Yup, seems this is indeed the case, setuptools_scm looks at SCM data first and uses PKG_INFO and friends as fallback: https://github.com/pypa/setuptools_scm/blob/197195f52755142a97fa599d32dac83a5b5deb4a/setup.py#L78-L82

And if I create a git repository inside an sdist directory (which is pretty much the same as importing a sdist tarball into my Debian repo), it still uses the git repo version, which is problematic:

nml$ ./setup.py sdist -k
    creating nml-0.5.1.dev13+g99d7350
    (snipped more output)
nml$ cd nml-0.5.1.dev13+g99d7350/
nml/nml-0.5.1.dev13+g99d7350$ git init
nml/nml-0.5.1.dev13+g99d7350$ git commit --allow-empty
nml/nml-0.5.1.dev13+g99d7350$ git tag v1.2.3
nml/nml-0.5.1.dev13+g99d7350$ ./setup.py --version
    1.2.3

@LordAro
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@LordAro LordAro commented May 4, 2020

I originally suggested setuptools_scm because that's what black uses. How does the debian packaging for that work?

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@matthijskooijman matthijskooijman commented May 4, 2020

I filed an issue for setuptools_scm at pypa/setuptools_scm#423, maybe that gets some useful approaches.

I originally suggested setuptools_scm because that's what black uses. How does the debian packaging for that work?

Ah, good to have an example. It seems that black upstream does something similar as this PR: It lets setuptools_scm detect the version when running setup.py and write that to _black_version.py. At runtime, it uses the version from _black_version.py exclusively (so that means running directly from a git checkout is likely not supported, unless you create a _black_version.py first (e.g. by running setup.py).

Then, the Debian package seems to import not the sdist tarball, but a plain git tarball (without PKG_INFO and _black_version). Then then Debian build rules generate a _black_version.py, containing a version based on the Debian package version instead. Also, they patch upstream to not use setuptools_scm in setup.py.

I'm not too fond of this approach, since I'd rather import the sdist tarball (as I have been doing so far) which also includes the upstream version, rather than just deriving it from the Debian version.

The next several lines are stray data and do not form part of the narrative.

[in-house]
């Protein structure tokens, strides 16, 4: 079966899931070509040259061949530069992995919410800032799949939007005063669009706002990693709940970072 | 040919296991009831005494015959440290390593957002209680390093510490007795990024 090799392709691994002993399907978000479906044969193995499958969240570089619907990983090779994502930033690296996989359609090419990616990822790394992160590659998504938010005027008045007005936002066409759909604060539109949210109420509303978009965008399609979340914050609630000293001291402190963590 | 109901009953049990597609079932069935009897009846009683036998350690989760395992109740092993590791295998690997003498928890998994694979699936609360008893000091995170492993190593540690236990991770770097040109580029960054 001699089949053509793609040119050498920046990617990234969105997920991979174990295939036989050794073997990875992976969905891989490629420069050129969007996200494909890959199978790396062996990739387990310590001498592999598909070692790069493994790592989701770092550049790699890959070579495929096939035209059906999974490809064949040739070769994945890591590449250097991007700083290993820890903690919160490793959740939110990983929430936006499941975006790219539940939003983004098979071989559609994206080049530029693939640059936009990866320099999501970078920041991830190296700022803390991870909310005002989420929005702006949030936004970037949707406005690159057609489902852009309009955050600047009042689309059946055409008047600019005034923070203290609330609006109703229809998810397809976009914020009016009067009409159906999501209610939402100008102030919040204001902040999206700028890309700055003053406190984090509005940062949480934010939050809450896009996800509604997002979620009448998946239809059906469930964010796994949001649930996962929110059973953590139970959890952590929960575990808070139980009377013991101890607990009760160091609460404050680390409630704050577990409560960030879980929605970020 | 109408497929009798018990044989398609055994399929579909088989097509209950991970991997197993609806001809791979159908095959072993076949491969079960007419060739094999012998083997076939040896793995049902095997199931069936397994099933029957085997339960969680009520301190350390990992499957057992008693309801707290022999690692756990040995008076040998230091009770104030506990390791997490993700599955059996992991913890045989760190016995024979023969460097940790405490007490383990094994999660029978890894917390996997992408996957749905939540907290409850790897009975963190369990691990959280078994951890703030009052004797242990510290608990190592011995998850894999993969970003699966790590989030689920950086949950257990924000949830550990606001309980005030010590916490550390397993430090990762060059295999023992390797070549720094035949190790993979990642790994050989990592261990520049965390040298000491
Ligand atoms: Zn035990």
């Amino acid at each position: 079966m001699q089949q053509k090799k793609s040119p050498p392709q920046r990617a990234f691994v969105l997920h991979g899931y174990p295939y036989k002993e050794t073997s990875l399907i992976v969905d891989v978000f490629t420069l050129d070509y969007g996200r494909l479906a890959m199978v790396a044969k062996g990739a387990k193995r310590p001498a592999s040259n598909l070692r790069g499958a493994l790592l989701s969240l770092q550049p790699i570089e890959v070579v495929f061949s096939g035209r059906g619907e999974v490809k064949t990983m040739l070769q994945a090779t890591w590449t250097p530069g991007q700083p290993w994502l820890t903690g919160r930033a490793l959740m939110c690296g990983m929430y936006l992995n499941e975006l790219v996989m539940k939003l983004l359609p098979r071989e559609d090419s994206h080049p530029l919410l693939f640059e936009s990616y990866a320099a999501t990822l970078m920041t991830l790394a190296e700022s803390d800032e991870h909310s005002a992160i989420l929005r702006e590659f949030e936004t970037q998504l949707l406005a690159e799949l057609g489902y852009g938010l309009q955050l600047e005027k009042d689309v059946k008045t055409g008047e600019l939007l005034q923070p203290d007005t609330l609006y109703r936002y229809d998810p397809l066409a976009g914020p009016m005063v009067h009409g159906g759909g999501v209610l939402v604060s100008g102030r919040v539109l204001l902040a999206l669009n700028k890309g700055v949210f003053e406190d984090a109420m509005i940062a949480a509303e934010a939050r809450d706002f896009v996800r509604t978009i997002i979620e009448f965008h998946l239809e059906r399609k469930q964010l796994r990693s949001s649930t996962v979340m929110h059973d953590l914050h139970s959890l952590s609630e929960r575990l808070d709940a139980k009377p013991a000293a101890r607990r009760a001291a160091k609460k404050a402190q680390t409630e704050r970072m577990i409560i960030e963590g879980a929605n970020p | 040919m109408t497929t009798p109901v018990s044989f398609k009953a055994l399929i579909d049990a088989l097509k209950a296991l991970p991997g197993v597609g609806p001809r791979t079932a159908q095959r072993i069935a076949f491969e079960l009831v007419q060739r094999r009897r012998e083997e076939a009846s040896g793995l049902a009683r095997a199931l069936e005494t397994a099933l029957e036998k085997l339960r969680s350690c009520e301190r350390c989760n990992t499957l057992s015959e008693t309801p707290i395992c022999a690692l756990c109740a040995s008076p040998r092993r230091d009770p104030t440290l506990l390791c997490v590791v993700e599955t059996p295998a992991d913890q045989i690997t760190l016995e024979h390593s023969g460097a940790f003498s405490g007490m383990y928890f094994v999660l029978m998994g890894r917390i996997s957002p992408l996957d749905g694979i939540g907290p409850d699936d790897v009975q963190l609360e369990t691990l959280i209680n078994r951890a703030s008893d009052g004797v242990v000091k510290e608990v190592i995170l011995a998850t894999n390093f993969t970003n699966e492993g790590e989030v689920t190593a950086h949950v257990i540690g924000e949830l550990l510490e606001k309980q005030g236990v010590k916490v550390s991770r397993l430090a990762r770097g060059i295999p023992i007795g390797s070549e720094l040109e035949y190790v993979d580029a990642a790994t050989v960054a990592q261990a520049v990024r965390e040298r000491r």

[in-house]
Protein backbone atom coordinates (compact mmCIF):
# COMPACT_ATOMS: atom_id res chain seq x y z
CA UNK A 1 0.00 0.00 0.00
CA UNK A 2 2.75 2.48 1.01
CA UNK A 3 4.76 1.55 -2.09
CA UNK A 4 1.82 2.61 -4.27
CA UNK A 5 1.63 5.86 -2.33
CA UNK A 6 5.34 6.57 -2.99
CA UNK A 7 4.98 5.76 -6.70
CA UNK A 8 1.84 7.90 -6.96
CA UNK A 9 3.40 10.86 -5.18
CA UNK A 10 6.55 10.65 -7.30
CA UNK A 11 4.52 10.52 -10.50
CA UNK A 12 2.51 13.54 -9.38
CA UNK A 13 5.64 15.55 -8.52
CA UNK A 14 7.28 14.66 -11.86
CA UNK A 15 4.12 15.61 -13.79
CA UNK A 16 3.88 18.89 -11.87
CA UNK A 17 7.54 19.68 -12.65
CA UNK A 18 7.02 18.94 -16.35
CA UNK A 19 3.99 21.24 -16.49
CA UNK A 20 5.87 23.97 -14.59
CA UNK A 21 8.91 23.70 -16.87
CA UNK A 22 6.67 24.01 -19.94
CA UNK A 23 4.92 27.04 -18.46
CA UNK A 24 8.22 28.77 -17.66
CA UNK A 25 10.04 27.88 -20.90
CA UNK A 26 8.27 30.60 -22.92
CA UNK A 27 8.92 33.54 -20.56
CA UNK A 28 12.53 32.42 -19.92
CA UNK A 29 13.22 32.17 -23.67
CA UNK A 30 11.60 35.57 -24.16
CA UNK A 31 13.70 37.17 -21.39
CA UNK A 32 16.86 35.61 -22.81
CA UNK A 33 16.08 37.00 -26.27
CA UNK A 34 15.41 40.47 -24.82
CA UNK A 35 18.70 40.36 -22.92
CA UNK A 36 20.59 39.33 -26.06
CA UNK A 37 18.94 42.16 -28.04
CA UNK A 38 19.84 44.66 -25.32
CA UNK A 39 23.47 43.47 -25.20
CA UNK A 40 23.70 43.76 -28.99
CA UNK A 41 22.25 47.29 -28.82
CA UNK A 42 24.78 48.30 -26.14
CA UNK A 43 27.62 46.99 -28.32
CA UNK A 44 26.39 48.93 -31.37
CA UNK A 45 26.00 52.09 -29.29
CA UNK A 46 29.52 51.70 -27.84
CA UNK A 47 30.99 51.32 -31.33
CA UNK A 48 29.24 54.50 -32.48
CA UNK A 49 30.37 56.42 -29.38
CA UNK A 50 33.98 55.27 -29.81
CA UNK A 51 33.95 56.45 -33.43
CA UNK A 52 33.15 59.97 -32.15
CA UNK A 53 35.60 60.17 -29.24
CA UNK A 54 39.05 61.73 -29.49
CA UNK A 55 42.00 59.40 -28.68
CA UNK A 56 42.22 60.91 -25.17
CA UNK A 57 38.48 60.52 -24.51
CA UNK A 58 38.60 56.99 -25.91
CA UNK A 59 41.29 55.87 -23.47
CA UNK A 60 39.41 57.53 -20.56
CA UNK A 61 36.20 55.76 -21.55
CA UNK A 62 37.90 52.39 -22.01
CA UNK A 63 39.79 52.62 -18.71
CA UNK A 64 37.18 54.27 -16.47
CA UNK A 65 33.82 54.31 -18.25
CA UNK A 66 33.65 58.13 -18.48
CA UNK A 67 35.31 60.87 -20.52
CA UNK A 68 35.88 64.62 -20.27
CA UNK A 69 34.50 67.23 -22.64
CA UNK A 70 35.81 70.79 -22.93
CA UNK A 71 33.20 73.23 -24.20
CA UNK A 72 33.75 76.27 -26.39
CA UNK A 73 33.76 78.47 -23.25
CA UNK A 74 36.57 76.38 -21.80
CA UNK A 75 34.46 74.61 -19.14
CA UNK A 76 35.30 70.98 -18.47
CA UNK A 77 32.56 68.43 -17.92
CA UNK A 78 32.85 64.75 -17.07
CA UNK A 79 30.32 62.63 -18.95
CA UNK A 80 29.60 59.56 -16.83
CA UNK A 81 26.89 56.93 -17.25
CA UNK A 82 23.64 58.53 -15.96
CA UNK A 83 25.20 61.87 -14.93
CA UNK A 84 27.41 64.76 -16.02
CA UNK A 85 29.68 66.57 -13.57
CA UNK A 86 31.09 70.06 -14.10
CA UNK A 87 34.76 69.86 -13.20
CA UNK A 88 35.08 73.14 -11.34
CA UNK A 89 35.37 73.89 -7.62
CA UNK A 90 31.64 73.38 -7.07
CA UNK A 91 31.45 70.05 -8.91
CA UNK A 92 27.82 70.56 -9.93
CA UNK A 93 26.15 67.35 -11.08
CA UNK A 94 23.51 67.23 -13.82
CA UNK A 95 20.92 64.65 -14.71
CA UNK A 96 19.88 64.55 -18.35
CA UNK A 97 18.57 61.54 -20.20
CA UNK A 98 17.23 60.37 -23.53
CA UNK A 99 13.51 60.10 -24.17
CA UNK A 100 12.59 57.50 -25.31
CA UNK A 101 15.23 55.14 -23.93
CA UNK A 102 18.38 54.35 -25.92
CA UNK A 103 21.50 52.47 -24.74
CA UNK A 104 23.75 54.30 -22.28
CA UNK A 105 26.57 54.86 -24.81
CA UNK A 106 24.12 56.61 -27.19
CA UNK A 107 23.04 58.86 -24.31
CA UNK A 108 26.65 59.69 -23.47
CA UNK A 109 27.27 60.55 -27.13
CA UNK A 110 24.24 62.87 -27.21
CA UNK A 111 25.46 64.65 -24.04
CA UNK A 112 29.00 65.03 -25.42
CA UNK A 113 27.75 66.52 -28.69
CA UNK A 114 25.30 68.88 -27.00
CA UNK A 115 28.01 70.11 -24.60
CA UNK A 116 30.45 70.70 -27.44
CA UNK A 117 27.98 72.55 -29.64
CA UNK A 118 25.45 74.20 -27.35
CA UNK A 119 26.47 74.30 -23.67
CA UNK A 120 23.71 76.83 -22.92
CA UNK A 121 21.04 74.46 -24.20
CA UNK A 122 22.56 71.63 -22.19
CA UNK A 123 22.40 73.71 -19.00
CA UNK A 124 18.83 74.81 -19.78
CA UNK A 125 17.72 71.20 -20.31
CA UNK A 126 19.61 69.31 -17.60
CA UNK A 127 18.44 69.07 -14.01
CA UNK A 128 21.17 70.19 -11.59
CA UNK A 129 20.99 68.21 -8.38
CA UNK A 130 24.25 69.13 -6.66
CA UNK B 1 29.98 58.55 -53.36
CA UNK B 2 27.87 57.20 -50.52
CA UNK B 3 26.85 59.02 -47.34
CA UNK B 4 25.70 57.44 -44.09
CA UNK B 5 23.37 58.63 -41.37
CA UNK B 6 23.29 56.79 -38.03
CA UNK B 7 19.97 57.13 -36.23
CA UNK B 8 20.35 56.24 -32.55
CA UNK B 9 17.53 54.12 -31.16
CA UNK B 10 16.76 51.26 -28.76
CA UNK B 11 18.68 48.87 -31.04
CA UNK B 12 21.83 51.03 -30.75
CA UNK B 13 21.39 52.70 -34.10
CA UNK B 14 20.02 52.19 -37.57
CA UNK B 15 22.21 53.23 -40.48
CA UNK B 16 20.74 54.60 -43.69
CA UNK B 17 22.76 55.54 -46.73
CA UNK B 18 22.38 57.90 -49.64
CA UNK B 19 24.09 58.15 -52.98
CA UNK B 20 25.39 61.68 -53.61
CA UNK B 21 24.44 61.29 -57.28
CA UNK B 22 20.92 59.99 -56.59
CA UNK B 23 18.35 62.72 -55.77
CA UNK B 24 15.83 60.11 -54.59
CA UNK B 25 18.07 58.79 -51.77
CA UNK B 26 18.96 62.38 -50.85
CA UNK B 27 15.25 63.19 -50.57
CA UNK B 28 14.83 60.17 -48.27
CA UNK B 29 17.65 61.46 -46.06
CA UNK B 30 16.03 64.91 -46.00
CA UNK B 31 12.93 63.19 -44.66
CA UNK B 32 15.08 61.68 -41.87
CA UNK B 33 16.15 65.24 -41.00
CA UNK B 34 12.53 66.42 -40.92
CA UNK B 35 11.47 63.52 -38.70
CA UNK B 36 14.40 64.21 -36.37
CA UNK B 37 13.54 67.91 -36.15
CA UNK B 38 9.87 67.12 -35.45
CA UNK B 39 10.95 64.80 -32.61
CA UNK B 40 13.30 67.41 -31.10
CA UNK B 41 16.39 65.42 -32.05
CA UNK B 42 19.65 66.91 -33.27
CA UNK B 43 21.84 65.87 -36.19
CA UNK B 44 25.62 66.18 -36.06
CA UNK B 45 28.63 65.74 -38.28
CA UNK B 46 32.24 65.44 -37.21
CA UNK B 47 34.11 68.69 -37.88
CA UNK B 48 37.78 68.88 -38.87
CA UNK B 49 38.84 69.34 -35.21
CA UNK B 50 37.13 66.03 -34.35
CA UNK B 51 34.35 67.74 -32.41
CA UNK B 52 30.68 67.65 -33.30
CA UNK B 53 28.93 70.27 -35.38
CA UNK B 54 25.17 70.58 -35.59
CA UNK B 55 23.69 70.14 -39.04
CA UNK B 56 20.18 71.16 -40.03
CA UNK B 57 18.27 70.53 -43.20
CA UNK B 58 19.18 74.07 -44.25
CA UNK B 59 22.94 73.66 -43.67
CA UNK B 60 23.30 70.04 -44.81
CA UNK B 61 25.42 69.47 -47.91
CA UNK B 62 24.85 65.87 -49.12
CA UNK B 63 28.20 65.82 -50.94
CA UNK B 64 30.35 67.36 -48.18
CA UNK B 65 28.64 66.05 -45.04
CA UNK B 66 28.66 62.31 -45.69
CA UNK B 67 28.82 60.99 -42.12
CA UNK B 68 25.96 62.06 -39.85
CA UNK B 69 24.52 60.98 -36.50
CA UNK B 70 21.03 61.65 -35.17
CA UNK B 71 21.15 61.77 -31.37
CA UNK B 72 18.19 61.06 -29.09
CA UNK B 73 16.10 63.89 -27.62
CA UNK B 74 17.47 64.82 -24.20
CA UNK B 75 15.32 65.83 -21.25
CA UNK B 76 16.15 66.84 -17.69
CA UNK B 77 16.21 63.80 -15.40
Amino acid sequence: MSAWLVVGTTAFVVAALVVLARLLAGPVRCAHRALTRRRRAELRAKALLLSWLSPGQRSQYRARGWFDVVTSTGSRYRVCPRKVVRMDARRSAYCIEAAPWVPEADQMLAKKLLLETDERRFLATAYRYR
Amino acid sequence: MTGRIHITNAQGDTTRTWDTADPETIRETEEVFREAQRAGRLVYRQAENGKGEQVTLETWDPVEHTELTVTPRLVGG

I could maybe still import the sdist and use the patch to effectively disable setuptools_scm in the Debian build. I expected this to run into problems with the clean that happens before patches are applied (as already indicated in #112), but figuring out how black solves this, I discovered that this problem does not actually occur in practice (see #112 (comment)).

That would mean I can make the Debian package work with or without this PR. Might still be good to use setuptools_scm rather than handcoded git calls as current master, though I'm not entirely sure how exactly...

@LordAro LordAro requested a review from TrueBrain May 8, 2020
@LordAro LordAro dismissed TrueBrain’s stale review May 8, 2020

out of date

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@TrueBrain TrueBrain commented May 9, 2020

I am not sure why you ask me for a review. My original comment was on the weird Pythonic construction that was created. I have no knowledge of setuptools_scm, and I have limited time to read up on this. Pretty sure any of you can read up on it and make a decision :D So I am kindly going to deny this request for review ;)

@TrueBrain TrueBrain removed their request for review May 9, 2020
@FLHerne
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@FLHerne FLHerne commented May 10, 2020

I tried to fix this in a different way without the extra dependency, see #136.

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5 participants